>Debra Lau Whelan’s SLJ article on where librarians are shelving The Graveyard Book is classic shit-stirring. The article’s lead asks a question (“Where does the book belong—in the children’s area or in the teen section?”) and then goes on to give selective anecdotal evidence to conclude that any decision to put the book in YA consists of internal censorship. “And that’s against professional ethics.”
Nonsense. If you’re classifying a book that you think appeals primarily to fifth-through-eighth graders (SLJ‘s estimation; Horn Book coded it as sixth-grade up), you are going to shelve it where you think most likely readers will most likely find it. Putting it in the YA section is not necessarily (or even probably) an act of censorship, if that’s where you put all your other middle-schoolish books. (Hell, putting it in adult because that’s where your Gaiman fans are is all right, too.) The fact that a book wins a Newbery Medal does not give it some kind of free pass into the children’s room; remember, the Newbery goes through age fourteen, which, by the ALA definition, includes the first two years of the young adult age range. (The ALA turf war over the twelve-to-fourteen-year-olds is ever with us.) Different libraries serve different populations and make different decisions. I like Pat Scales’ suggestion–multiple copies–but if you’re only buying one, don’t let SLJ’s admonitory finger force you into putting the book where it doesn’t belong.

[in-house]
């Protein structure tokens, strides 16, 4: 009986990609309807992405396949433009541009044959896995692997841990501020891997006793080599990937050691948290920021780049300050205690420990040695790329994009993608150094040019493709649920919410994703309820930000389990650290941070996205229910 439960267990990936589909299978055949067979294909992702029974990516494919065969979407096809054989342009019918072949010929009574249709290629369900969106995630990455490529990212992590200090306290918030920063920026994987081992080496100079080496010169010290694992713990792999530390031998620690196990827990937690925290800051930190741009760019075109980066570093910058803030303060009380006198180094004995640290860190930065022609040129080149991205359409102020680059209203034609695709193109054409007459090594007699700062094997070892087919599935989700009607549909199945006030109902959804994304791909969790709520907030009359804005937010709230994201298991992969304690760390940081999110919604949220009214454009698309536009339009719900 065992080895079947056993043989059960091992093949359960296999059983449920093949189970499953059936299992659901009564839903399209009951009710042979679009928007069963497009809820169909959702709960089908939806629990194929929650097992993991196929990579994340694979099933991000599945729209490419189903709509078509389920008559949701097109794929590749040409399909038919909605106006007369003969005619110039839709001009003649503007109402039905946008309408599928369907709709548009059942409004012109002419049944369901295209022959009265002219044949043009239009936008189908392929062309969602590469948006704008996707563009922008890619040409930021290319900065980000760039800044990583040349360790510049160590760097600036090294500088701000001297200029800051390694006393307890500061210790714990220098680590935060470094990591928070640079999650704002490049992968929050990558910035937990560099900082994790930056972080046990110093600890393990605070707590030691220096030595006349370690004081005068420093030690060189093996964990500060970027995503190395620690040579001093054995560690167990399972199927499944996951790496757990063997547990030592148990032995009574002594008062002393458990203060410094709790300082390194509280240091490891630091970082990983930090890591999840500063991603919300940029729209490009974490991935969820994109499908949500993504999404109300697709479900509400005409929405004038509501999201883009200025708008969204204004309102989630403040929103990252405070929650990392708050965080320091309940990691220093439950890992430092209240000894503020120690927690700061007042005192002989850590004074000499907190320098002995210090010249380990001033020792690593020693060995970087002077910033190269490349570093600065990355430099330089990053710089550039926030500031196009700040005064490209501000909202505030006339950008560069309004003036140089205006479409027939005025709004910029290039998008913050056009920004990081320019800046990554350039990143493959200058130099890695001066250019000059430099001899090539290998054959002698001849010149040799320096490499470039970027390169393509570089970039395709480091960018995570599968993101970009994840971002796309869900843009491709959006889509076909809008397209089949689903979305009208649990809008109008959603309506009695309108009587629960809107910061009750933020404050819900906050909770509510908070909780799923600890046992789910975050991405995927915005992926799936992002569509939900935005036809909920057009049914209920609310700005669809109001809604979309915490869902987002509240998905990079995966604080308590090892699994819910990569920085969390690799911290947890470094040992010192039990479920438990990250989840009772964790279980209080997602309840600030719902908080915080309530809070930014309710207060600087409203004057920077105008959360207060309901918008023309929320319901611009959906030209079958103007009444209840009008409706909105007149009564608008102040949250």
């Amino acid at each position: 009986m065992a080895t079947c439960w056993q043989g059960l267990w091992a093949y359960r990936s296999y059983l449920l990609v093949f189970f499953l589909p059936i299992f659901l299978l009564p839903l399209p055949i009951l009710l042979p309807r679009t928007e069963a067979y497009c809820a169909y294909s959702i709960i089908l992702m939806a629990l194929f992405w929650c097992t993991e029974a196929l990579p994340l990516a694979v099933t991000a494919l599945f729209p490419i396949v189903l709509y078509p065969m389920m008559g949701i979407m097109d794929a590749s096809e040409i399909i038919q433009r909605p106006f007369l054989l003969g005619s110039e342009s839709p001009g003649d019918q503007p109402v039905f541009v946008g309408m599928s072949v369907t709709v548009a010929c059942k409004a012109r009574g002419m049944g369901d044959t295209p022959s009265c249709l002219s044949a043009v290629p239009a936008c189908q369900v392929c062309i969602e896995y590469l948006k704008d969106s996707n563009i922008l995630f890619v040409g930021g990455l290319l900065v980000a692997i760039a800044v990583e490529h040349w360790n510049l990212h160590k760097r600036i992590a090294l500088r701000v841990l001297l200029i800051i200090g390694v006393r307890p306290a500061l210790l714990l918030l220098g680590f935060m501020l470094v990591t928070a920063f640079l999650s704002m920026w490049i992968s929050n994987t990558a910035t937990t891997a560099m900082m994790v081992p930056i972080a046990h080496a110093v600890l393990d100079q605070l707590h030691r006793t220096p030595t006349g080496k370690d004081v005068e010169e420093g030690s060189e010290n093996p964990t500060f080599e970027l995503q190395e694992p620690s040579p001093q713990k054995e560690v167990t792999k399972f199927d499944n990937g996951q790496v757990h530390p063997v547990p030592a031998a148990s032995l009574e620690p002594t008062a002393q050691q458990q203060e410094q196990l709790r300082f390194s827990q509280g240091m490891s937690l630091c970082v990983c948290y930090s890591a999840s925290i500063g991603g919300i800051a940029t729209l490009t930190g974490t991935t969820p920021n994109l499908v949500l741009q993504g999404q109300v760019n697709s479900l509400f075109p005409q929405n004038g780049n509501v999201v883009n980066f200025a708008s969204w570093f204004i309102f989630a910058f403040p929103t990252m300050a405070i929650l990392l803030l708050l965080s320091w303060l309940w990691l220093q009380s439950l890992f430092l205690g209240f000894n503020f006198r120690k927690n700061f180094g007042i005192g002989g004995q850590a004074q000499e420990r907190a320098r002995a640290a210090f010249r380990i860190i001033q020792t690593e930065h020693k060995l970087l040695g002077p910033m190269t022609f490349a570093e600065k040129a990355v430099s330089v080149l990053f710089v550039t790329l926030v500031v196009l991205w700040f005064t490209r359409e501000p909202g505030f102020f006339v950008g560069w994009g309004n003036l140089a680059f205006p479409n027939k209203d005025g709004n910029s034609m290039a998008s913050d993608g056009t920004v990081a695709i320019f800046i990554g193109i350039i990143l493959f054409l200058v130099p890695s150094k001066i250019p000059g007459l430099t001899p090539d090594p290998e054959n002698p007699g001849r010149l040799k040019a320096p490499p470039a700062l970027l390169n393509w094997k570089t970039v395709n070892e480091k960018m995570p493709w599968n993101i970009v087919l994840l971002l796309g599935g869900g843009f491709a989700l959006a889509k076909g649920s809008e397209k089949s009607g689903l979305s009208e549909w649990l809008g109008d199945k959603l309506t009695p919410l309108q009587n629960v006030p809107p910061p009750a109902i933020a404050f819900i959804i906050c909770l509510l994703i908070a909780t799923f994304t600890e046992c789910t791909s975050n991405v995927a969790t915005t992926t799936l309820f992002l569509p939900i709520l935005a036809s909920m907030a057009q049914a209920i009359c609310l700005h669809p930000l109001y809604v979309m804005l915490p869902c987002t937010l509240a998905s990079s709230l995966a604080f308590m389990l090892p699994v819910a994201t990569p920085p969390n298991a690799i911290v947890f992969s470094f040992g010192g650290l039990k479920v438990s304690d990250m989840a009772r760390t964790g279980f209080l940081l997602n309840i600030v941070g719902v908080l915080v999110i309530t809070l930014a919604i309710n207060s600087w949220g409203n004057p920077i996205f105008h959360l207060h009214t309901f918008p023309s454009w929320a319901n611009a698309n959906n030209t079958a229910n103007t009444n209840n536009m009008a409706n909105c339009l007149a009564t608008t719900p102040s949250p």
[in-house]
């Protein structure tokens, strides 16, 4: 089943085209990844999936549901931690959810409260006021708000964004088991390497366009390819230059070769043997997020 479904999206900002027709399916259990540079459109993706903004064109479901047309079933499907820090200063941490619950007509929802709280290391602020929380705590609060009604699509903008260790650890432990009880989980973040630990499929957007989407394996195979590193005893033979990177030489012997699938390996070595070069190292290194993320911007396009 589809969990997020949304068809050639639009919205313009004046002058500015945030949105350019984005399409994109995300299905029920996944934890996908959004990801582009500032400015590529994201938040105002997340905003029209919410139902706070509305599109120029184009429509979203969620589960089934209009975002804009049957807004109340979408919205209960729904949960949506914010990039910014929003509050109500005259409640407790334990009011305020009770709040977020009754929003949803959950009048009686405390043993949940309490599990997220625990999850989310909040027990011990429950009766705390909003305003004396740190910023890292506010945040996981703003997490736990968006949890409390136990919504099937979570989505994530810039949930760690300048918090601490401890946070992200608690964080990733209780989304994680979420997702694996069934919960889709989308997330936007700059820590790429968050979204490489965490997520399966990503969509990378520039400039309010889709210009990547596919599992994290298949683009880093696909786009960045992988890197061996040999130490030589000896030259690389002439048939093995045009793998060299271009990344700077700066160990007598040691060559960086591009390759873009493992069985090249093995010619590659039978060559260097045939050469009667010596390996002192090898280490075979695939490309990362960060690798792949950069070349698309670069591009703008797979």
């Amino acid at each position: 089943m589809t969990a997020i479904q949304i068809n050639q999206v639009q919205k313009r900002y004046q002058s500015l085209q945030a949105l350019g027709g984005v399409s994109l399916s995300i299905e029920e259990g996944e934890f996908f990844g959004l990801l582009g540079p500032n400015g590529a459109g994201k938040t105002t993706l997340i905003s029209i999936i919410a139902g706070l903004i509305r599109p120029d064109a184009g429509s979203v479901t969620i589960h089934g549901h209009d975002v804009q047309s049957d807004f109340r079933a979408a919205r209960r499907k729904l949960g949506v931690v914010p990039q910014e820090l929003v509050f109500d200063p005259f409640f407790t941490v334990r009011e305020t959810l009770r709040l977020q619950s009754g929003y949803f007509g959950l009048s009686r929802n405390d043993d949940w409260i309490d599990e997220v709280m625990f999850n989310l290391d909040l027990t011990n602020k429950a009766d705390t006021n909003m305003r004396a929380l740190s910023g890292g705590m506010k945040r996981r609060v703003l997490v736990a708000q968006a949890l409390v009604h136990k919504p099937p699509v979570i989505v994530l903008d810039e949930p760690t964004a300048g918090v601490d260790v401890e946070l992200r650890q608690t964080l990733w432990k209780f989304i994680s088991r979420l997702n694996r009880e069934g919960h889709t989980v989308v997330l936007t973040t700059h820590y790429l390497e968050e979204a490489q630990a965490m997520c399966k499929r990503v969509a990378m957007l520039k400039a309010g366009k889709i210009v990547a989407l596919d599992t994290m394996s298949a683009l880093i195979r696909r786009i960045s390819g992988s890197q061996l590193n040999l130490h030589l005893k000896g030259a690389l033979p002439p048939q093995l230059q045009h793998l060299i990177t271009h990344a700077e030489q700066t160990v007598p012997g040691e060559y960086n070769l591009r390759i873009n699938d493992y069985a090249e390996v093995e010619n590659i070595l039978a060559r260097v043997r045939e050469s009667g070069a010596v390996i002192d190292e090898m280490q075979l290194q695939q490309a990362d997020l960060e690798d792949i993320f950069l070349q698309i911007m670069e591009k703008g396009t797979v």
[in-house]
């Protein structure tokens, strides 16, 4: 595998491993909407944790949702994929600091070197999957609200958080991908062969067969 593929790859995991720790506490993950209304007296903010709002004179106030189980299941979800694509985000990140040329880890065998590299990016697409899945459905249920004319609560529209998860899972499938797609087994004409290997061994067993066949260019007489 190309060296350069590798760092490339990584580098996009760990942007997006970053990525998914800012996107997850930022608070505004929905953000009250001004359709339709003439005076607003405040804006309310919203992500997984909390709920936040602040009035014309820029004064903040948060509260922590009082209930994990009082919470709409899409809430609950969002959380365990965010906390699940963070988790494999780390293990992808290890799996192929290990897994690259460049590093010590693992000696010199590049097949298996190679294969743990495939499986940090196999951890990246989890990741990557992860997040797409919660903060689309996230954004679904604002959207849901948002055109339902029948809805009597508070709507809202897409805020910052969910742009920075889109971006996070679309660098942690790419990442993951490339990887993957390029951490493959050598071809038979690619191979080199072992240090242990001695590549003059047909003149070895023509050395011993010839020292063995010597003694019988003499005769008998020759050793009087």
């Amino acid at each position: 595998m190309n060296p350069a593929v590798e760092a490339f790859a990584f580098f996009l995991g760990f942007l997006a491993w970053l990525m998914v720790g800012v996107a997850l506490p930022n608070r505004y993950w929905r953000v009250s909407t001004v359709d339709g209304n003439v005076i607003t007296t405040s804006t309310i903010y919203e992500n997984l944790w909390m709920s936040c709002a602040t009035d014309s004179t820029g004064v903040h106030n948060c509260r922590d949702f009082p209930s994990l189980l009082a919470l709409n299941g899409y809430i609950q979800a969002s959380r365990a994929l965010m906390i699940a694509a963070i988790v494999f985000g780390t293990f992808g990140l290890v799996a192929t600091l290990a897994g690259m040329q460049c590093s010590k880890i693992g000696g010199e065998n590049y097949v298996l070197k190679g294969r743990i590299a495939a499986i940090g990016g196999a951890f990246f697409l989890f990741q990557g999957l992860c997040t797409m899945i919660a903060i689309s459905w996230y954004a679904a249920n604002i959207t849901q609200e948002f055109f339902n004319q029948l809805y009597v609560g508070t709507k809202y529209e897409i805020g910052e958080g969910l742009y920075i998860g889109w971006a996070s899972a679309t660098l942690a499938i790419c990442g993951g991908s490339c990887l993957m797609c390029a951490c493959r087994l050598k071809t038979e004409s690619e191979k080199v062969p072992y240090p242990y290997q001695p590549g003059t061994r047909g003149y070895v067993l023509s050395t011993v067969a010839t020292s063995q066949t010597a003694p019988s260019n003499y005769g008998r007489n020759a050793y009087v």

I agree with Whelan that if you put The Graveyard Book in YA because you’re trying to keep it out of younger readers’ hands, then, sure, that’s censorship. But the article–like her piece with Rick Margolis about the “controversy” inspired by Gaiman’s fuck-filled Twittering–doesn’t give us the whole picture, instead only citing evidence that supports a sensationalized angle. That ain’t reporting.